Technology holds key to delivering quality healthcare to people in a country like India. As the diagnostics industry is looking to grow exponentially on the back of technological advancements, the highest amounts of research and development investment ever is leading to the development of faster, cheaper and more accurate tests, says Dr Harsh Mahajan, an eminent radiologist and a pioneer in the field of Magnetic Resonance Imaging in India.
Radiology – paving the way
It is impossible to ignore the role that diagnostic medical technology plays in our life today – whether it is a simple Fitbit constantly monitoring our vital signs, or a complicated MRI scan “reading” the human body like an open book. In fact, right utilisation of diagnostic tools is an important part of the solution for the health quagmire we are facing today – not only do such tools shed light on the disease at hand, but they also help prevent future complications, diagnose diseases early and hence reduce cost.
Early diagnosis is one of the most promising approaches to reducing growing disease burden in India today. For any healthcare system to battle the access-affordability-quality conundrum, it is vital that the role of new and advanced diagnostic and imaging tools is understood by relevant stakeholders so they may be leveraged appropriately.
Radiology and imaging (and other diagnostic tools) help save cost and improve clinical outcomes by detecting diseases at a pre-symptomatic stage and by detecting disease-complications before they manifest and/or become untreatable. Also, advanced radiology applications enable more specific diagnosis, enabling physicians and surgeons to give targeted therapies. All this leads to better quality of life for patients at a much lower cost. That said, it is important to avoid over-usage of imaging techniques by adhering to guidelines for use of these technologies.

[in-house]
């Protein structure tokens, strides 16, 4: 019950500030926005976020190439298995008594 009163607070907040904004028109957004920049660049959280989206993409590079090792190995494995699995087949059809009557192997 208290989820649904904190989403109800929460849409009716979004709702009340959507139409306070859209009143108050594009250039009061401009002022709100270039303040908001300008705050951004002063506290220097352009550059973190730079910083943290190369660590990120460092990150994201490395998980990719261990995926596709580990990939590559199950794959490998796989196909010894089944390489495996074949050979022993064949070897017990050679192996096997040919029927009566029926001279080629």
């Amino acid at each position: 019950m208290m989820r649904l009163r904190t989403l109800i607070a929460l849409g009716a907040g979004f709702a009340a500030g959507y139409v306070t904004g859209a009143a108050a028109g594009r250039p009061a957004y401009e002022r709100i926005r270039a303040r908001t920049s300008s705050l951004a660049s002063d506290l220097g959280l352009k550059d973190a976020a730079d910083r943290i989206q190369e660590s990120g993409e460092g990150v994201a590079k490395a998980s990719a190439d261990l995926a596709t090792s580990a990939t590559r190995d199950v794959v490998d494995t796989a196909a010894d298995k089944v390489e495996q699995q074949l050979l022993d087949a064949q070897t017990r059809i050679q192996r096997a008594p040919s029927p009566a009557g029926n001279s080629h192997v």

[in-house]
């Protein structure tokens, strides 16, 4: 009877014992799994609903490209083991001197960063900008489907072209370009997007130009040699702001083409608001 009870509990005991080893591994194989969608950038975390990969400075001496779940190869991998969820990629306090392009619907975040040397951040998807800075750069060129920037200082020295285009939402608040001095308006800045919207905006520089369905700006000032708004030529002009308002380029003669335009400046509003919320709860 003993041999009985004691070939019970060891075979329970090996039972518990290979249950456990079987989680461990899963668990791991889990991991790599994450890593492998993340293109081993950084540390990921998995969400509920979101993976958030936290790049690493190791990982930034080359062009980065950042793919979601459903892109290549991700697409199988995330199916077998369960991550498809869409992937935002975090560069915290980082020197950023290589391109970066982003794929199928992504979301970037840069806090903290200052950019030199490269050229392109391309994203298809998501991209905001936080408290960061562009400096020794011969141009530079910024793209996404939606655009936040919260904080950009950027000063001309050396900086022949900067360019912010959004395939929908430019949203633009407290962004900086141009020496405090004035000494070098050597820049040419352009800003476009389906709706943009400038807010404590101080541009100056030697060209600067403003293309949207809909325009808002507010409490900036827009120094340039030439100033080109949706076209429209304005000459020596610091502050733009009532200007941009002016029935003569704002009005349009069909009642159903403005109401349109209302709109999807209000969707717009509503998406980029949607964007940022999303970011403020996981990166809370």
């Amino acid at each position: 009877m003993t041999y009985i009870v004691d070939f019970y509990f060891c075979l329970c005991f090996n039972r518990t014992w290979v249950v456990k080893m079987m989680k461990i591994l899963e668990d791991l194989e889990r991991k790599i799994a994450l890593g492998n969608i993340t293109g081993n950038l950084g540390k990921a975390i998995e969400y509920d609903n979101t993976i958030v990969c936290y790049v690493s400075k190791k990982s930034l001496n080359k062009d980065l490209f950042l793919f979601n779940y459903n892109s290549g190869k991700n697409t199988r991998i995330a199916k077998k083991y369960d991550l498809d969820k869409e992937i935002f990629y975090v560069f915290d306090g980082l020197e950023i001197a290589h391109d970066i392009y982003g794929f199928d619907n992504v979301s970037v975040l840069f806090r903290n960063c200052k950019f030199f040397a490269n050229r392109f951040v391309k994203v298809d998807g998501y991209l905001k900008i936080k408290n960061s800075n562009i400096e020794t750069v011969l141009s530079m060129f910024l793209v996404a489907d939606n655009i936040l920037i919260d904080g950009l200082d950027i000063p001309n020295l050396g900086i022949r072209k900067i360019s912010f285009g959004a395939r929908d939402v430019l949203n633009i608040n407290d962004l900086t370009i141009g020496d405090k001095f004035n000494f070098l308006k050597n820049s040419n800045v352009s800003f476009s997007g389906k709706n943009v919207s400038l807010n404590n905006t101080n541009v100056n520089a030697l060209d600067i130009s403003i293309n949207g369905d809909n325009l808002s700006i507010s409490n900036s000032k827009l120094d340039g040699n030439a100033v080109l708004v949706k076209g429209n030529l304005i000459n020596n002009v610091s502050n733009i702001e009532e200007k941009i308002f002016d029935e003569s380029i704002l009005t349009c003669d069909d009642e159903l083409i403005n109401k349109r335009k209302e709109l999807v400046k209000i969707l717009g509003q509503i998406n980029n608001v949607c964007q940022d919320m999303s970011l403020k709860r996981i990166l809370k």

Radiology in particular, has grown by leaps and bounds over the years. A variety of imaging techniques are now used commonly to diagnose and treat diseases in ways not imaginable earlier.
Golden age of diagnostic innovations
Modern day diagnostics came into being and began spreading rapidly in the 70s. Since then the industry has grown exponentially with the introduction of new technologies, which have become routine today, like digital X-ray, ultrasound, CT scan, MRI and PET, amongst others. That said, while imaging has seen tremendous advancement, the field of lab medicine and in-vitro diagnostics has added genomics to its armory, revolutionizing both prevention and therapy of disease in its own right. In fact, the diagnostics industry is seeing one of the highest amounts of research and development investment ever leading to the development of faster, cheaper and more accurate tests.
Radiology in particular, has grown by leaps and bounds over the years. A variety of imaging techniques are now used commonly to diagnose and treat diseases in ways not imaginable earlier. A clear example is MRI which, using water molecules in the human body to create images, has become relatively common with more than 300 new MRI machines installed in India every year. Not only are MRI images used for detecting structural abnormalities but today, MRI is being used to study function of the body as well.